Job 15

Second Cycle of Speeches[a]

Eliphaz’s Second Speech[b]

Chapter 15

You in Fact Discredit Religion. 1 Then Eliphaz the Temanite responded:

2 “Would a wise man respond with empty arguments
and make himself a windbag?[c]
3 Would he fill his defense with pointless talk
and speeches that serve no purpose?
4 “You in fact discredit religion
and do away with devotion to God,
5 because your iniquity dictates what you say
and you choose to exhibit a deceitful tongue.
6 Your own mouth condemns you, not I;
your own lips testify against you.

Are You the Firstborn of the Human Race?[d]

7 “Are you the firstborn of the human race?
Did you come into existence before the hills?
8 Are you a member of God’s inner council?
Do you have a monopoly on wisdom?
9 What do you know that we do not know?
What insight do you have that we do not share?
10 We ourselves have age and gray hair on our side,
people who far surpass your father in years.
11 “Are the consolations that God offers insufficient for you,
words whispered gently in your ear?
12 Why do you allow your passions to erode your judgment,
and why do your eyes flash with anger
13 so that you vent your rage against God
and permit such words to escape your mouth?
14 “What is man, that he should be without fault,
or one born of woman, that he should be righteous?
15 If God places no trust in his holy ones[e]
and the heavens are not pure in his sight,
16 how much less is man, who is vile and corrupt
and drinks up iniquity like water?

Listen to Experience and Tradition[f]

17 “I will tell you; listen to me.
I will recount what I have seen,
18 what has been related by wise men
who have faithfully transmitted the teachings of their ancestors,
19 to whom alone the land was given,
and no foreigner passed among them.
20 “The wicked man suffers torment all his days,
and limited are the years allotted to the tyrant.
21 Terrifying sounds echo in his ears,
and even when times are peaceful, marauders swoop down on him.
22 He despairs of escaping the darkness
and realizes that he is destined for the sword.
23 “In his wandering, he serves as food for vultures
and knows the day of darkness is at hand.
24 Distress and anguish overwhelm him;
they overpower him like a king prepared to attack.
25 “Because he has lifted his hands against God
and acted in brazen defiance of the Almighty,
26 rushing stubbornly against him
with his massive embossed shield,[g]
27 with his jowls heavy and gross
and his waist bulging with fat,
28 he will dwell in cities that lie in ruins,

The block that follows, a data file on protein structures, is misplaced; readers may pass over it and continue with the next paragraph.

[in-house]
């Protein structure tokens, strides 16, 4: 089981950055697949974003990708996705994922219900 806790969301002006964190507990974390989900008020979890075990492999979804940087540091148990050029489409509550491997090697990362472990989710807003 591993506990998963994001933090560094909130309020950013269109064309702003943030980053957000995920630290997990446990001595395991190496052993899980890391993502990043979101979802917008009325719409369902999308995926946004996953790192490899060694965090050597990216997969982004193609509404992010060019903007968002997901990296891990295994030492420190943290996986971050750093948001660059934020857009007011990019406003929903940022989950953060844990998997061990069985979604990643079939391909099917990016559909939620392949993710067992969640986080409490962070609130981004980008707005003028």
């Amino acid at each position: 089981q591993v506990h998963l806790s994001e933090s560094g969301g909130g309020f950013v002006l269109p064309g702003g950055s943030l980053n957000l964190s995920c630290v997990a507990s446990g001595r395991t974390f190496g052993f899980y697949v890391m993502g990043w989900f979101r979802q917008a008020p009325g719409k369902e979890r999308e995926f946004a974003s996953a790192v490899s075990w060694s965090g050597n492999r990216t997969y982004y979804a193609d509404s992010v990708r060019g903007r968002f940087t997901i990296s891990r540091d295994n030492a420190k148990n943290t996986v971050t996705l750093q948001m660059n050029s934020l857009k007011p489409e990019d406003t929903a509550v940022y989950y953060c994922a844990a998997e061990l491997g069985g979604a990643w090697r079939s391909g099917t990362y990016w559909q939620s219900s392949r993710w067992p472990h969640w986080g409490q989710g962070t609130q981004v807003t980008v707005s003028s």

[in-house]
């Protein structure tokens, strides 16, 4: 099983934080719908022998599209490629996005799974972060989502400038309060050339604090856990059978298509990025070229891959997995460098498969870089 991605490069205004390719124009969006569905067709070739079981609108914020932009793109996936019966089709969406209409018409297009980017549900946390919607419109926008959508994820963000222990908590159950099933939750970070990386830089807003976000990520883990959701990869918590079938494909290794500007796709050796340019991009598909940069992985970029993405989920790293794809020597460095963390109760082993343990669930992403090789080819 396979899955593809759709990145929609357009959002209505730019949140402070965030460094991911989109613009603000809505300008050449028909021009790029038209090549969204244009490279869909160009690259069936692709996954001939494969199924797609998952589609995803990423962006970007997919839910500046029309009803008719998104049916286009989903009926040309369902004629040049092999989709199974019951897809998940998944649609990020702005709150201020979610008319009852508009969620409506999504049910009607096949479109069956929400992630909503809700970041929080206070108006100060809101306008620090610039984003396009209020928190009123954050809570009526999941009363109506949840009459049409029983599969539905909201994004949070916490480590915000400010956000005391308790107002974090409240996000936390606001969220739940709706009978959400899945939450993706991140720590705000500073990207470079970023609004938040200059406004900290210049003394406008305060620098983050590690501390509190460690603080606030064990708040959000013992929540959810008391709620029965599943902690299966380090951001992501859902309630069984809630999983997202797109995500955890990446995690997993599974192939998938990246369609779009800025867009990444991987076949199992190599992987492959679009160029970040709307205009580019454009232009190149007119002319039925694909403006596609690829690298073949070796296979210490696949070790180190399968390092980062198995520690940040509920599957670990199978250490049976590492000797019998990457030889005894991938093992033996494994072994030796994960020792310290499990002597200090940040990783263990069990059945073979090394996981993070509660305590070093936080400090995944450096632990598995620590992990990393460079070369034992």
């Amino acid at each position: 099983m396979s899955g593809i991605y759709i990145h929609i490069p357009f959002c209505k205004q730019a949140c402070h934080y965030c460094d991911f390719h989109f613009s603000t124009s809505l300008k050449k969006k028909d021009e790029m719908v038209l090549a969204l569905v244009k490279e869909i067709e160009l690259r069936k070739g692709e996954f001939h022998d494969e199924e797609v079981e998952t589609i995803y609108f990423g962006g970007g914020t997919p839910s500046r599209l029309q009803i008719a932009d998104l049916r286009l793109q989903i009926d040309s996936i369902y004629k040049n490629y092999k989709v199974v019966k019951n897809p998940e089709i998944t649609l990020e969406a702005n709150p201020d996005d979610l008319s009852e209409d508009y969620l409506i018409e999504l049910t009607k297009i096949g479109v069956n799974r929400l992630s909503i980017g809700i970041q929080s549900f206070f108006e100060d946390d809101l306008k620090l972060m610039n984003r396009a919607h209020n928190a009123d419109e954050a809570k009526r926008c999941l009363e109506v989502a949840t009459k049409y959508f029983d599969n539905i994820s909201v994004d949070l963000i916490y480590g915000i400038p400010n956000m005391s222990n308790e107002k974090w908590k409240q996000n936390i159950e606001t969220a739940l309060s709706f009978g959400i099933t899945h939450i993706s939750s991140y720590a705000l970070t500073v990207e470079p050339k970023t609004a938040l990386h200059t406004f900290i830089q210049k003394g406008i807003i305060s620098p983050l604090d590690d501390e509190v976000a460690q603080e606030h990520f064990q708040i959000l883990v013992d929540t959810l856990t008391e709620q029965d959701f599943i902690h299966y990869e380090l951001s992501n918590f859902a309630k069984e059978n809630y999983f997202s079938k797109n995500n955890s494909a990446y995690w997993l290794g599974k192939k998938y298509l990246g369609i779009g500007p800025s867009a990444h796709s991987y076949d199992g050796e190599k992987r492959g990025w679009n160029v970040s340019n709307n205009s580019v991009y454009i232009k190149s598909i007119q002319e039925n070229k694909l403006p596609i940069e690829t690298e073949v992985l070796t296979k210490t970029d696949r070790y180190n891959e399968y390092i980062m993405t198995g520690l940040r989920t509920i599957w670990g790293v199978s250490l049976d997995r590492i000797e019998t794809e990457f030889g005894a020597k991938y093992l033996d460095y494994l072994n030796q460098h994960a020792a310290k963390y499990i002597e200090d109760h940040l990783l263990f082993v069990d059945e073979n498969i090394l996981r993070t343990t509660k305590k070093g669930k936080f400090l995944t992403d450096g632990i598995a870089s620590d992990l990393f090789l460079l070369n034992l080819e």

in houses that have been abandoned
and are crumbling into a heap of rubble.
29 “He will no longer be wealthy and his riches will not endure;
no longer will his power prevail.
30 He will not escape the darkness;
intense heat will shrivel his roots,
and the wind will cause his blossoms to disappear.
31 Let him not deceive himself by trusting in what is worthless,
for he will be left bereft.
32 “His palm trees will wither before their time,
and his branches will never again be green.
33 He will be like a vine that sheds unripe grapes,
like an olive tree casting off its blossoms.
34 For the company of the godless will be completely barren,
and fire will consume the tents of those who are venal.
35 They conceive malice and breed evil,
and they give birth to deceit.”

Footnotes

  1. Job 15:1 In this second part of the debate, the friends of Job add nothing new, but their tone becomes more aggressive.
  2. Job 15:1 Eliphaz urges Job to reflect once again on the evil passions of human beings and on the fate of the wicked: after fleeting success, a time of remorse comes upon them and, soon after, the ruin of all their fortunes.
  3. Job 15:2 And make himself a windbag: literally, “and fill himself with a hot east wind,” i.e., the sirocco that comes in from the desert.
  4. Job 15:7 Eliphaz disparages humans in order to better destroy all of Job’s pretensions to justice.
  5. Job 15:15 Holy ones: i.e., the angels (see Job 5:1).
  6. Job 15:17 According to Eliphaz’s experience, the wicked are ceaselessly pursued by anxiety and all kinds of nightmares; they receive their punishment even in this life.
  7. Job 15:26 This is an image of an Assyrian or Babylonian soldier who takes part in an assault while protected by a massive round shield.

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